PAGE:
Cinemania, the first ever Australian survey of New Zealand artist Lisa Reihana will be on at Campbelltown Arts Centre from this Friday, January 12.
Part of the Sydney Festival 2018, the exhibition will be on until March 29 this year.
Cinemania showcases three decades of video and photographic works underscoring Reihana’s international status as a pioneer of experimental video art and multimedia installations.
An artist of Māori and British descent, Reihana works across digital video, film, photography, sound, performance, sculpture and design, unpacking complex ideas around Māori identity and interrogating the colonial gaze, fabrication of history and representation of Indigenous peoples.
Cinemania reveals the full spectrum of Reihana’s practice from early experimental works in digital video such as Wog Features, 1990 to in Pursuit of Venus [infected], 2015-17, Lisa’s most ambitious work to date which premiered at the 57th Venice Biennale in 2017.
Almost 10 years in the making, this work is a cinematic reimagining of the French scenic wallpaper Les Sauvages de la Mer Pacifique, 1804-1805, or The Voyages of Captain Cook, and includes scenes featuring Campbelltown’s local Dharawal community.
The exhibition, which traces Reihana’s ongoing preoccupation with costume and identity and her interest in fiction and non-fiction characters, will feature more than 24 artworks, including the early experimental Native Portraits, futuristic films, dystopian photography and immersive environments, such as Fantastic Egg, and Tai Whetuki – House of Death Redux.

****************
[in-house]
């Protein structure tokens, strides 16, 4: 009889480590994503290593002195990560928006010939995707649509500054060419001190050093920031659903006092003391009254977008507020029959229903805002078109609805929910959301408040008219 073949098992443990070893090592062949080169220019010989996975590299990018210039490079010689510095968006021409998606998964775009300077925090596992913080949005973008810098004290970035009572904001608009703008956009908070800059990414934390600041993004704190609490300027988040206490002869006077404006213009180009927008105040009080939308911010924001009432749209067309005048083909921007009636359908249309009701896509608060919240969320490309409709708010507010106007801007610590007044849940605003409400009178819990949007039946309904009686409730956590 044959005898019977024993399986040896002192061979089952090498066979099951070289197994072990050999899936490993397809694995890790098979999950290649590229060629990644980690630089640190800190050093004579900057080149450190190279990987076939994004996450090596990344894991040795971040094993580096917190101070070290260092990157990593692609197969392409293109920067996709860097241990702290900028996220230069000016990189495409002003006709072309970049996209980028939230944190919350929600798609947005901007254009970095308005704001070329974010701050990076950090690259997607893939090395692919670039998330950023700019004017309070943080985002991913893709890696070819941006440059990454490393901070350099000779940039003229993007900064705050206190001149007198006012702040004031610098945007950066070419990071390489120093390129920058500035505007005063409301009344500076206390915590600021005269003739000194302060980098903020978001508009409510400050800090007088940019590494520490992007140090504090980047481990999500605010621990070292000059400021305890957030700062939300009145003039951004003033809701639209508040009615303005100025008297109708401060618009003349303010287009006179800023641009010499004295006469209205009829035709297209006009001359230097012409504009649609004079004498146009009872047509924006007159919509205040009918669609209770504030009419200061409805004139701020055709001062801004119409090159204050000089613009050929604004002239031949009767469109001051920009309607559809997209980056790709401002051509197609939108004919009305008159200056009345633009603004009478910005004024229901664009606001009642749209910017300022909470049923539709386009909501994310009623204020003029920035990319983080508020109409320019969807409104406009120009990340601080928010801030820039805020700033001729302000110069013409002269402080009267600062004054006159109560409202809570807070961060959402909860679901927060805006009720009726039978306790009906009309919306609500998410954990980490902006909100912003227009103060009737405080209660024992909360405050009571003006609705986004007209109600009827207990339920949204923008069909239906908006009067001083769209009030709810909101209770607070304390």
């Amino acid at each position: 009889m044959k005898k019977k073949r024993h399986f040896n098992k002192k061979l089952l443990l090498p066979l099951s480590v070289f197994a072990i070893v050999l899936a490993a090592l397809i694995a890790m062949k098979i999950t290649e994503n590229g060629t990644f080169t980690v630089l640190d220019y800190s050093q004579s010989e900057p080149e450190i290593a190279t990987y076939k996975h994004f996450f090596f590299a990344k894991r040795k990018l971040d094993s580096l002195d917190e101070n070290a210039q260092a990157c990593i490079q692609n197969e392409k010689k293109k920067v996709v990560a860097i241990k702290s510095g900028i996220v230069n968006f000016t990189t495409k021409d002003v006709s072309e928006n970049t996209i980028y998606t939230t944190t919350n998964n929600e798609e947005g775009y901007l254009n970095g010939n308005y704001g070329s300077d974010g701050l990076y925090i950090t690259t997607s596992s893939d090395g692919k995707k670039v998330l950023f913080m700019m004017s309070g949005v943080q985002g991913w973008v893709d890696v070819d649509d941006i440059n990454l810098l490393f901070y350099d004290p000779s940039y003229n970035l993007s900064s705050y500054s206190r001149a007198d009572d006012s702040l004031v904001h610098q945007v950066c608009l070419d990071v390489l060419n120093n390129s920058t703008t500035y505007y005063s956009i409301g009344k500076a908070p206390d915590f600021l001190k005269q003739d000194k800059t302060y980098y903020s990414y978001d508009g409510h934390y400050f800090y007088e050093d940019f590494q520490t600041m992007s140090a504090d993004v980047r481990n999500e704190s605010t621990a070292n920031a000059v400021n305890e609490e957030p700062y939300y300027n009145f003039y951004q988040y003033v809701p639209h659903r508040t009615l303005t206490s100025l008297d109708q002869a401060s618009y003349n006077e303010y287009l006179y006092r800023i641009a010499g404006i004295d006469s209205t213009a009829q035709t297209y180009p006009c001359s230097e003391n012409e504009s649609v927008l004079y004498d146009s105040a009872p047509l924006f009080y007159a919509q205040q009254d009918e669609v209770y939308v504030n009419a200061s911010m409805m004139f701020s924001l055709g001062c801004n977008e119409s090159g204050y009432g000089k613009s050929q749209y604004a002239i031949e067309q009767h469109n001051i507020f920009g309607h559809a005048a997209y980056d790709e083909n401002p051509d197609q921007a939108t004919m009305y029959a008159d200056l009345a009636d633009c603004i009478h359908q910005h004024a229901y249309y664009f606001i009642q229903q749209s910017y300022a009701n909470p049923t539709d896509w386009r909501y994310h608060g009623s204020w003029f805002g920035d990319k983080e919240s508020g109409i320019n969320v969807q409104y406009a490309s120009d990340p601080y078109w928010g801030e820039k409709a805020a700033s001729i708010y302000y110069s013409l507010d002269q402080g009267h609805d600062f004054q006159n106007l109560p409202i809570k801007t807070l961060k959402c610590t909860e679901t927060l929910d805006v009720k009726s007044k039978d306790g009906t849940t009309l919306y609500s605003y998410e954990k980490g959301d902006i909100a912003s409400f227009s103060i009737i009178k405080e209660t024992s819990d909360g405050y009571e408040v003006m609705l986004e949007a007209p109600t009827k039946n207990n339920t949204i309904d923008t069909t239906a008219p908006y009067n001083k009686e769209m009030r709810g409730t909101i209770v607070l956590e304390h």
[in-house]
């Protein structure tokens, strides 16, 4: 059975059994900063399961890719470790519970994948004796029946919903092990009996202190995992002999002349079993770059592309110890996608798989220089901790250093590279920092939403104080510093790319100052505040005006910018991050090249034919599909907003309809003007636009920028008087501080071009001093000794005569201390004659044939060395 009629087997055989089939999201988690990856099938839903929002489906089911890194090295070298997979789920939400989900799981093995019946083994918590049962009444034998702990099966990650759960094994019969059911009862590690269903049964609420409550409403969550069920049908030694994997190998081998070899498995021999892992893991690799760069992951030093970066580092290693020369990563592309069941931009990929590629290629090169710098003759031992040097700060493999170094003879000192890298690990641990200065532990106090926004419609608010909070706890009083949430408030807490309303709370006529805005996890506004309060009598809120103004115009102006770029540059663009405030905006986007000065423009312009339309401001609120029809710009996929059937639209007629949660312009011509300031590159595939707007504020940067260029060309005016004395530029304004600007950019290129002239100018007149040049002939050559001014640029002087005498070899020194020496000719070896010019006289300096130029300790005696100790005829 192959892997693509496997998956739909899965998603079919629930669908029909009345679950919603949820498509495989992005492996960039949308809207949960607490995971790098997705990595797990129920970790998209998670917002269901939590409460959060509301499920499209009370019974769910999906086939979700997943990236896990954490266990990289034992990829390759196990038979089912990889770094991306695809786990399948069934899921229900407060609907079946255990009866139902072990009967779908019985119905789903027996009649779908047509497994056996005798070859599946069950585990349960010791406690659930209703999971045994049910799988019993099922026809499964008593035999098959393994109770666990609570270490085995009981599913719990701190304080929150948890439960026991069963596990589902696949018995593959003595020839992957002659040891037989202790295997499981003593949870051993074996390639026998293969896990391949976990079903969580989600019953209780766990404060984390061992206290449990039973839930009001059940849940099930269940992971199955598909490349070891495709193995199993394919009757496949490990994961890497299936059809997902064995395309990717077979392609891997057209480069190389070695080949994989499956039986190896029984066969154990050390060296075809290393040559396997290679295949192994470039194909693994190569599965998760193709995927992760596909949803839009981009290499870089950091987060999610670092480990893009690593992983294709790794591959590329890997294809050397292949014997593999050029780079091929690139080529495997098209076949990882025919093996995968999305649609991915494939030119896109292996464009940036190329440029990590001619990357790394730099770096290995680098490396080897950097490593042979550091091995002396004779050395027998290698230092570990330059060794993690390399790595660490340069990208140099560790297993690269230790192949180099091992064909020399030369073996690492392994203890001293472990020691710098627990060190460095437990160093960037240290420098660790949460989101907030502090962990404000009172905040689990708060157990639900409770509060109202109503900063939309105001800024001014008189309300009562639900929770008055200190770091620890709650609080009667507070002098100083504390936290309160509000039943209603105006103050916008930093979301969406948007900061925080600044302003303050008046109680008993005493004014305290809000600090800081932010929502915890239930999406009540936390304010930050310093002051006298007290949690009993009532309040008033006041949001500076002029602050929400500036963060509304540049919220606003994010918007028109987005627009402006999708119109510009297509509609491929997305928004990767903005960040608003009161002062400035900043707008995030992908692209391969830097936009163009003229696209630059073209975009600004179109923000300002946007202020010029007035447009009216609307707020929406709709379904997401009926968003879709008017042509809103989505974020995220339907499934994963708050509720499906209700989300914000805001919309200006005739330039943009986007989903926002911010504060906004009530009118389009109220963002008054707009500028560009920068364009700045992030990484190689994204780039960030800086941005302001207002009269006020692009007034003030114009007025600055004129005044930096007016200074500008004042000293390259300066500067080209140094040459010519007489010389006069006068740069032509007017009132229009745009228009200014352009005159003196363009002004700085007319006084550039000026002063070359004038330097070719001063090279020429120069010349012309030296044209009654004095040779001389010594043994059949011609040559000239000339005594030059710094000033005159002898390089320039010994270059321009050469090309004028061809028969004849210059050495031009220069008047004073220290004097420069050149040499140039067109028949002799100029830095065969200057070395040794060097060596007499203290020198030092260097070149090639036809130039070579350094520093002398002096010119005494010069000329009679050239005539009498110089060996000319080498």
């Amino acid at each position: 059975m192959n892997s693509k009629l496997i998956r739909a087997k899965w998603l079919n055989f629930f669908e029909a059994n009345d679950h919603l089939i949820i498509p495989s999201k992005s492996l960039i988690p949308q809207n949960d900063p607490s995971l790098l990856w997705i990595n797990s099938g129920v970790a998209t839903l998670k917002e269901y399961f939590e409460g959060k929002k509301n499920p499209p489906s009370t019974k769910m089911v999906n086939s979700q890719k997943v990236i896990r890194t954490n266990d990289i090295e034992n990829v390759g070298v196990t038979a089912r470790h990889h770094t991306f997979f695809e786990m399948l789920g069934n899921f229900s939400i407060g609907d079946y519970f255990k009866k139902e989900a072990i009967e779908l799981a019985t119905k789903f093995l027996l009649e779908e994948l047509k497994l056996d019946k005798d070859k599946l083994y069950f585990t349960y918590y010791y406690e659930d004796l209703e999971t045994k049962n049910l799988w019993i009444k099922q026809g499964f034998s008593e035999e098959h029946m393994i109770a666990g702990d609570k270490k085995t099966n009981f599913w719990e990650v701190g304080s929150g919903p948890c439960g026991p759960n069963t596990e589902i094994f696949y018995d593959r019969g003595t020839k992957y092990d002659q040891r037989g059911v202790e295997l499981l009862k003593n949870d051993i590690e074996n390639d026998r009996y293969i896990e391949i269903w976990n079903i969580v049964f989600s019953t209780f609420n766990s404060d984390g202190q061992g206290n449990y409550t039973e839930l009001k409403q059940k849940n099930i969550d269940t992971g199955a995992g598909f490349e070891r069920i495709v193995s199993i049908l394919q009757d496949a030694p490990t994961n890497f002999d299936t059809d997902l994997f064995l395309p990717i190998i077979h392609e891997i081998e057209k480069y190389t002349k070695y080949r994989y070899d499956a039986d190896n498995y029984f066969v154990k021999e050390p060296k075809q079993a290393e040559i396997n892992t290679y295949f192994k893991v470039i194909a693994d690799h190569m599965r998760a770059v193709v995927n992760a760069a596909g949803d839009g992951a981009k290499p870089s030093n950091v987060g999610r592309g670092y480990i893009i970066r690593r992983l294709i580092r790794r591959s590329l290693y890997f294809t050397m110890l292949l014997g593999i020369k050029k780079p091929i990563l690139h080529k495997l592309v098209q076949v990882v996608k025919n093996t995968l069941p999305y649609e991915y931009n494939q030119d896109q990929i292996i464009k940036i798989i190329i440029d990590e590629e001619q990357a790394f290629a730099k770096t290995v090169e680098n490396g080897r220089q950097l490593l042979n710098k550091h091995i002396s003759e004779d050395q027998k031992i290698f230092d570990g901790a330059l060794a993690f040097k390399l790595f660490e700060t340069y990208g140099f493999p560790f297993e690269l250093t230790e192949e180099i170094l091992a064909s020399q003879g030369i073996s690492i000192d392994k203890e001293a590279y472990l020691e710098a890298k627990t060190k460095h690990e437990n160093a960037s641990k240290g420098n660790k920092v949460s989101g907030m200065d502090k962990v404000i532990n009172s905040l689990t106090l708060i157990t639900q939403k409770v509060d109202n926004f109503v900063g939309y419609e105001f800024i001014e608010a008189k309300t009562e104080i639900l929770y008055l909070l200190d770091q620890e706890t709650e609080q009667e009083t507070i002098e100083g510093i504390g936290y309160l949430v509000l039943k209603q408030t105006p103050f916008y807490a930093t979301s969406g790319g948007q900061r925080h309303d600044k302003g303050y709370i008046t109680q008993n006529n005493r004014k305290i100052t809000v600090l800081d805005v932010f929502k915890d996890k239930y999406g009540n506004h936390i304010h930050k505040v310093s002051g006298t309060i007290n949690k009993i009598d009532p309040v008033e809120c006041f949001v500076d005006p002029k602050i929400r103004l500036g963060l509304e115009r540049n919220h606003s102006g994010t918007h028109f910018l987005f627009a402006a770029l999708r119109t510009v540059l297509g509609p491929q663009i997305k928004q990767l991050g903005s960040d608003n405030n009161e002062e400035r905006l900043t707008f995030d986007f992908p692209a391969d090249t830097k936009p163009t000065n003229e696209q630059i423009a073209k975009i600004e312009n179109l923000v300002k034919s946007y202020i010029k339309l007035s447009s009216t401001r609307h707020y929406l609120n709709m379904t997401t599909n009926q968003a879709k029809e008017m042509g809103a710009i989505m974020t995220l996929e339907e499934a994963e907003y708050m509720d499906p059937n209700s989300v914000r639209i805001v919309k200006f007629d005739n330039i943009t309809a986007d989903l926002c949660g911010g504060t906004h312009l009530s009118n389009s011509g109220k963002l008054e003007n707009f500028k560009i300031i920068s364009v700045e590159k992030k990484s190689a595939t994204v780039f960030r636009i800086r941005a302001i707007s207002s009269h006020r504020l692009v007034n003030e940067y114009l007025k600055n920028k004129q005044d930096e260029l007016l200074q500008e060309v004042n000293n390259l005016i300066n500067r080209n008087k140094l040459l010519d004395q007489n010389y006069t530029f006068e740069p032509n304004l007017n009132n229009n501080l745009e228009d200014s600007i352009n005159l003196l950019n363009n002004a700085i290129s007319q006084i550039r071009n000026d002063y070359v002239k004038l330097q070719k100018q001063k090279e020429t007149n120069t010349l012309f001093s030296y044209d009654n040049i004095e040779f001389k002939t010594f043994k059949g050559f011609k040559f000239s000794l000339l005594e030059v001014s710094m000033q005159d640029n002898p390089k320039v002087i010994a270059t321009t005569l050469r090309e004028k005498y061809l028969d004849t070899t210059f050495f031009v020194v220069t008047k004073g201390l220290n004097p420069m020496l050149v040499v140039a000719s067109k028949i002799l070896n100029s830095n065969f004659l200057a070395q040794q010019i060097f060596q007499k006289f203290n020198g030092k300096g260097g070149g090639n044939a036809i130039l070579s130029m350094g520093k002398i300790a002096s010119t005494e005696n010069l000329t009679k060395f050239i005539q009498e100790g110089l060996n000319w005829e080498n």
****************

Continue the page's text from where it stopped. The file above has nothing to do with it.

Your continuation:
“Lisa was instrumental in forging the development of time-based art in New Zealand, and her technically ambitious works have gained her international acclaim, including representing New Zealand at the 2017 Venice Biennale,’’ he said.
“Lisa assumes many roles in the creation of her work, that of the artist as well as actor, filmmaker, photographer, director, historian and dramaturge.
“Her practice is driven by collaborative work with first nation communities, across Australia and the Pacific, and she has continued this commitment by working with the local Dharawal community here in Campbelltown,” he said.